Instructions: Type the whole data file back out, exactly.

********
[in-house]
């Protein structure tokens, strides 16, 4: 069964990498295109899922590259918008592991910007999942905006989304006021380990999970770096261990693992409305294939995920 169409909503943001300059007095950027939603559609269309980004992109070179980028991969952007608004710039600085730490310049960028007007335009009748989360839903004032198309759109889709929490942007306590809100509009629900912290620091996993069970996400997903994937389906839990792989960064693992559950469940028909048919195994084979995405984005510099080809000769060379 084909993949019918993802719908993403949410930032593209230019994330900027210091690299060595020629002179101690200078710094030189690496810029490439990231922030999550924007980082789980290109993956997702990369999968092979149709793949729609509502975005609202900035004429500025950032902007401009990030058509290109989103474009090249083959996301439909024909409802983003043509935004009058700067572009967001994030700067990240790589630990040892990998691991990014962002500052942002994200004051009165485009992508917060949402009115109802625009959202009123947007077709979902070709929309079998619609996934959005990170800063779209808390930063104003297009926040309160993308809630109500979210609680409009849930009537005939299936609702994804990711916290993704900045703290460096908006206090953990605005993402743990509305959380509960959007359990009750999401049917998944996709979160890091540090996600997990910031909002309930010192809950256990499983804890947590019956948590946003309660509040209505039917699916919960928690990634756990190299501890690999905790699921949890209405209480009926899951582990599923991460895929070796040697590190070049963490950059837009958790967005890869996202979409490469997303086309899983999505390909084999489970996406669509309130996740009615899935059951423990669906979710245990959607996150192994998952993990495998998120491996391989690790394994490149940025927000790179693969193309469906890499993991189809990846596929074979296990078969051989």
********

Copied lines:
[in-house]
């Protein structure tokens, strides 16, 4: 069964990498295109899922590259918008592991910007999942905006989304006021380990999970770096261990693992409305294939995920 169409909503943001300059007095950027939603559609269309980004992109070179980028991969952007608004710039600085730490310049960028007007335009009748989360839903004032198309759109889709929490942007306590809100509009629900912290620091996993069970996400997903994937389906839990792989960064693992559950469940028909048919195994084979995405984005510099080809000769060379 084909993949019918993802719908993403949410930032593209230019994330900027210091690299060595020629002179101690200078710094030189690496810029490439990231922030999550924007980082789980290109993956997702990369999968092979149709793949729609509502975005609202900035004429500025950032902007401009990030058509290109989103474009090249083959996301439909024909409802983003043509935004009058700067572009967001994030700067990240790589630990040892990998691991990014962002500052942002994200004051009165485009992508917060949402009115109802625009959202009123947007077709979902070709929309079998619609996934959005990170800063779209808390930063104003297009926040309160993308809630109500979210609680409009849930009537005939299936609702994804990711916290993704900045703290460096908006206090953990605005993402743990509305959380509960959007359990009750999401049917998944996709979160890091540090996600997990910031909002309930010192809950256990499983804890947590019956948590946003309660509040209505039917699916919960928690990634756990190299501890690999905790699921949890209405209480009926899951582990599923991460895929070796040697590190070049963490950059837009958790967005890869996202979409490469997303086309899983999505390909084999489970996406669509309130996740009615899935059951423990669906979710245990959607996150192994998952993990495998998120491996391989690790394994490149940025927000790179693969193309469906890499993991189809990846596929074979296990078969051989």